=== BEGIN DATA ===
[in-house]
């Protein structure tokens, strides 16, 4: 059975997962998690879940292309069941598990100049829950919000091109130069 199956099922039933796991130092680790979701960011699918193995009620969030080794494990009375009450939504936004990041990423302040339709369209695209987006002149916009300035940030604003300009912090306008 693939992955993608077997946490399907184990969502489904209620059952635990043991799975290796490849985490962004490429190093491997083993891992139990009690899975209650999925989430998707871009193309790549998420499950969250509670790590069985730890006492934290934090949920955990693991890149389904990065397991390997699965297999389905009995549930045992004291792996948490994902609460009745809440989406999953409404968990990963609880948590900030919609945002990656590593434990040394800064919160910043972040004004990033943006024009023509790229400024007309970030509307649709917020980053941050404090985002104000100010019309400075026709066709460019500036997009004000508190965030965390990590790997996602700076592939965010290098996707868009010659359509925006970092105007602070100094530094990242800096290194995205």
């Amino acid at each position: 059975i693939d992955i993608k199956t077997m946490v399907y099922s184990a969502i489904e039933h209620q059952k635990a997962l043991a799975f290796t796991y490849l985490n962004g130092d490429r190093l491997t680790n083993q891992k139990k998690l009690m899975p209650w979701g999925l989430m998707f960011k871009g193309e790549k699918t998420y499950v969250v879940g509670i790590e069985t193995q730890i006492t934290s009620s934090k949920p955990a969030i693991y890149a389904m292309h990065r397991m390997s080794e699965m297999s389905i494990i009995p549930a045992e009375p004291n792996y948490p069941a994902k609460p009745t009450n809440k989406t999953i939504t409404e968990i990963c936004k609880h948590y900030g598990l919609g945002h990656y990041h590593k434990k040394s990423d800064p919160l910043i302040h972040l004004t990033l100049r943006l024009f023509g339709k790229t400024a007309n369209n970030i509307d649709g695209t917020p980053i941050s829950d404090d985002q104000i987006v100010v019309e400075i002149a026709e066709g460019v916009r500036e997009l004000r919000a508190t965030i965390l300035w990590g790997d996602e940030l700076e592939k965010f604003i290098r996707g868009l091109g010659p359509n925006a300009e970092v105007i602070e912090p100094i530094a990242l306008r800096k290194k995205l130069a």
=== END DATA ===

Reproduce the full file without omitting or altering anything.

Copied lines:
[in-house]
């Protein structure tokens, strides 16, 4: 059975997962998690879940292309069941598990100049829950919000091109130069 199956099922039933796991130092680790979701960011699918193995009620969030080794494990009375009450939504936004990041990423302040339709369209695209987006002149916009300035940030604003300009912090306008 693939992955993608077997946490399907184990969502489904209620059952635990043991799975290796490849985490962004490429190093491997083993891992139990009690899975209650999925989430998707871009193309790549998420499950969250509670790590069985730890006492934290934090949920955990693991890149389904990065397991390997699965297999389905009995549930045992004291792996948490994902609460009745809440989406999953409404968990990963609880948590900030919609945002990656590593434990040394800064919160910043972040004004990033943006024009023509790229400024007309970030509307649709917020980053941050404090985002104000100010019309400075026709066709460019500036997009004000508190965030965390990590790997996602700076592939965010290098996707868009010659359509925006970092105007602070100094530094990242800096290194995205």
């Amino acid at each position: 059975i693939d992955i993608k199956t077997m946490v399907y099922s184990a969502i489904e039933h209620q059952k635990a997962l043991a799975f290796t796991y490849l985490n962004g130092d490429r190093l491997t680790n083993q891992k139990k998690l009690m899975p209650w979701g999925l989430m998707f960011k871009g193309e790549k699918t998420y499950v969250v879940g509670i790590e069985t193995q730890i006492t934290s009620s934090k949920p955990a969030i693991y890149a389904m292309h990065r397991m390997s080794e699965m297999s389905i494990i009995p549930a045992e009375p004291n792996y948490p069941a994902k609460p009745t009450n809440k989406t999953i939504t409404e968990i990963c936004k609880h948590y900030g598990l919609g945002h990656y990041h590593k434990k040394s990423d800064p919160l910043i302040h972040l004004t990033l100049r943006l024009f023509g339709k790229t400024a007309n369209n970030i509307d649709g695209t917020p980053i941050s829950d404090d985002q104000i987006v100010v019309e400075i002149a026709e066709g460019v916009r500036e997009l004000r919000a508190t965030i965390l300035w990590g790997d996602e940030l700076e592939k965010f604003i290098r996707g868009l091109g010659p359509n925006a300009e970092v105007i602070e912090p100094i530094a990242l306008r800096k290194k995205l130069a």